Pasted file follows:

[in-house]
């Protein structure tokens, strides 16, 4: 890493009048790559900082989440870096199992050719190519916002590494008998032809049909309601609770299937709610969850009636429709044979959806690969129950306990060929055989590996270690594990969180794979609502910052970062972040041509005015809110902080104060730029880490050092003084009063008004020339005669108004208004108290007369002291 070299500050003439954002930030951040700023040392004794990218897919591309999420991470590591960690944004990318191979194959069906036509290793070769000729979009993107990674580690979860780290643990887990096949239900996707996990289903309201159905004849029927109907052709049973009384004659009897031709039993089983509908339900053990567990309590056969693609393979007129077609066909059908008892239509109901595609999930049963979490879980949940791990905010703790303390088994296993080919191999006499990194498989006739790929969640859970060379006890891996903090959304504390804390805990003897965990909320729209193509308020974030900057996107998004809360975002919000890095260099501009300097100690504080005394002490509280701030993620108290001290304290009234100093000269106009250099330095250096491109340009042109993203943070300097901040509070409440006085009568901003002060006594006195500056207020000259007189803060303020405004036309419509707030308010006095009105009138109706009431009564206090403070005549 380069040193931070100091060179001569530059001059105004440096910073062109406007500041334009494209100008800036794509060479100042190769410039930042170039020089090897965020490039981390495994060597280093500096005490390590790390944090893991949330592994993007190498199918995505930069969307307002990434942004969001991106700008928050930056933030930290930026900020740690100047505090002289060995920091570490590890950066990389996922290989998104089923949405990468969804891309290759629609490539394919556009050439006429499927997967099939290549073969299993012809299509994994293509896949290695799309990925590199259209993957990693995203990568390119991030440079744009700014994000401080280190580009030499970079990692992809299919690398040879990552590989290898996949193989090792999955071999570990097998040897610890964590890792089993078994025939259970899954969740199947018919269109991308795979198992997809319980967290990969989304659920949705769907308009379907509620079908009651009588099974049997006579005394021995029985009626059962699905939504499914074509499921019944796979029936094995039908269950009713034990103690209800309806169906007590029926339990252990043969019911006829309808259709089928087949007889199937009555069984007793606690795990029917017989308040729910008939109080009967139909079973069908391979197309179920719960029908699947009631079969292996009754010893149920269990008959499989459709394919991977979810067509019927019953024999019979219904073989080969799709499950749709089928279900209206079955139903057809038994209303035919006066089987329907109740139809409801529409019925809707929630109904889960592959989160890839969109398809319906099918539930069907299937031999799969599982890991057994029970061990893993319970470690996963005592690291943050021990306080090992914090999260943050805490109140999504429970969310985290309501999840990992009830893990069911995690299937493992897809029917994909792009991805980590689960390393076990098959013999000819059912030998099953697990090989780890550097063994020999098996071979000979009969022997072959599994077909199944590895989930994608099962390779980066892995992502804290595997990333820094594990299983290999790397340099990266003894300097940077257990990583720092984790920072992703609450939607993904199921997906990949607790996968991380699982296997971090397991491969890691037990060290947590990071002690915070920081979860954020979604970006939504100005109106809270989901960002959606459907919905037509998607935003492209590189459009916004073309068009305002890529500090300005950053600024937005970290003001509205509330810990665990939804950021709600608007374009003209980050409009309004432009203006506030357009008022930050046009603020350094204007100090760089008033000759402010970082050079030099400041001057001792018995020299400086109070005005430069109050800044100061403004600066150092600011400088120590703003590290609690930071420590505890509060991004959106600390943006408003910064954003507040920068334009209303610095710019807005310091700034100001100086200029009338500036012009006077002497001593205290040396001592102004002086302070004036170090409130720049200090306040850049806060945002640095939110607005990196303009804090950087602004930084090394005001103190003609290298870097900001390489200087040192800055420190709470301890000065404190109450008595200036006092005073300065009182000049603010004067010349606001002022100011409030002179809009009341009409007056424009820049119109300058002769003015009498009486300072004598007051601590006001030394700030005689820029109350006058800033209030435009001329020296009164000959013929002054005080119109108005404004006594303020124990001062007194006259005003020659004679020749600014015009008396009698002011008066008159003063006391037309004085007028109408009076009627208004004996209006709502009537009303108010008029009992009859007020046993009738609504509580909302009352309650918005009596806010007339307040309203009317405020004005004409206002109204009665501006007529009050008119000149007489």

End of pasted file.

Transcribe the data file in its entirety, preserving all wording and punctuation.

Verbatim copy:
[in-house]
């Protein structure tokens, strides 16, 4: 890493009048790559900082989440870096199992050719190519916002590494008998032809049909309601609770299937709610969850009636429709044979959806690969129950306990060929055989590996270690594990969180794979609502910052970062972040041509005015809110902080104060730029880490050092003084009063008004020339005669108004208004108290007369002291 070299500050003439954002930030951040700023040392004794990218897919591309999420991470590591960690944004990318191979194959069906036509290793070769000729979009993107990674580690979860780290643990887990096949239900996707996990289903309201159905004849029927109907052709049973009384004659009897031709039993089983509908339900053990567990309590056969693609393979007129077609066909059908008892239509109901595609999930049963979490879980949940791990905010703790303390088994296993080919191999006499990194498989006739790929969640859970060379006890891996903090959304504390804390805990003897965990909320729209193509308020974030900057996107998004809360975002919000890095260099501009300097100690504080005394002490509280701030993620108290001290304290009234100093000269106009250099330095250096491109340009042109993203943070300097901040509070409440006085009568901003002060006594006195500056207020000259007189803060303020405004036309419509707030308010006095009105009138109706009431009564206090403070005549 380069040193931070100091060179001569530059001059105004440096910073062109406007500041334009494209100008800036794509060479100042190769410039930042170039020089090897965020490039981390495994060597280093500096005490390590790390944090893991949330592994993007190498199918995505930069969307307002990434942004969001991106700008928050930056933030930290930026900020740690100047505090002289060995920091570490590890950066990389996922290989998104089923949405990468969804891309290759629609490539394919556009050439006429499927997967099939290549073969299993012809299509994994293509896949290695799309990925590199259209993957990693995203990568390119991030440079744009700014994000401080280190580009030499970079990692992809299919690398040879990552590989290898996949193989090792999955071999570990097998040897610890964590890792089993078994025939259970899954969740199947018919269109991308795979198992997809319980967290990969989304659920949705769907308009379907509620079908009651009588099974049997006579005394021995029985009626059962699905939504499914074509499921019944796979029936094995039908269950009713034990103690209800309806169906007590029926339990252990043969019911006829309808259709089928087949007889199937009555069984007793606690795990029917017989308040729910008939109080009967139909079973069908391979197309179920719960029908699947009631079969292996009754010893149920269990008959499989459709394919991977979810067509019927019953024999019979219904073989080969799709499950749709089928279900209206079955139903057809038994209303035919006066089987329907109740139809409801529409019925809707929630109904889960592959989160890839969109398809319906099918539930069907299937031999799969599982890991057994029970061990893993319970470690996963005592690291943050021990306080090992914090999260943050805490109140999504429970969310985290309501999840990992009830893990069911995690299937493992897809029917994909792009991805980590689960390393076990098959013999000819059912030998099953697990090989780890550097063994020999098996071979000979009969022997072959599994077909199944590895989930994608099962390779980066892995992502804290595997990333820094594990299983290999790397340099990266003894300097940077257990990583720092984790920072992703609450939607993904199921997906990949607790996968991380699982296997971090397991491969890691037990060290947590990071002690915070920081979860954020979604970006939504100005109106809270989901960002959606459907919905037509998607935003492209590189459009916004073309068009305002890529500090300005950053600024937005970290003001509205509330810990665990939804950021709600608007374009003209980050409009309004432009203006506030357009008022930050046009603020350094204007100090760089008033000759402010970082050079030099400041001057001792018995020299400086109070005005430069109050800044100061403004600066150092600011400088120590703003590290609690930071420590505890509060991004959106600390943006408003910064954003507040920068334009209303610095710019807005310091700034100001100086200029009338500036012009006077002497001593205290040396001592102004002086302070004036170090409130720049200090306040850049806060945002640095939110607005990196303009804090950087602004930084090394005001103190003609290298870097900001390489200087040192800055420190709470301890000065404190109450008595200036006092005073300065009182000049603010004067010349606001002022100011409030002179809009009341009409007056424009820049119109300058002769003015009498009486300072004598007051601590006001030394700030005689820029109350006058800033209030435009001329020296009164000959013929002054005080119109108005404004006594303020124990001062007194006259005003020659004679020749600014015009008396009698002011008066008159003063006391037309004085007028109408009076009627208004004996209006709502009537009303108010008029009992009859007020046993009738609504509580909302009352309650918005009596806010007339307040309203009317405020004005004409206002109204009665501006007529009050008119000149007489």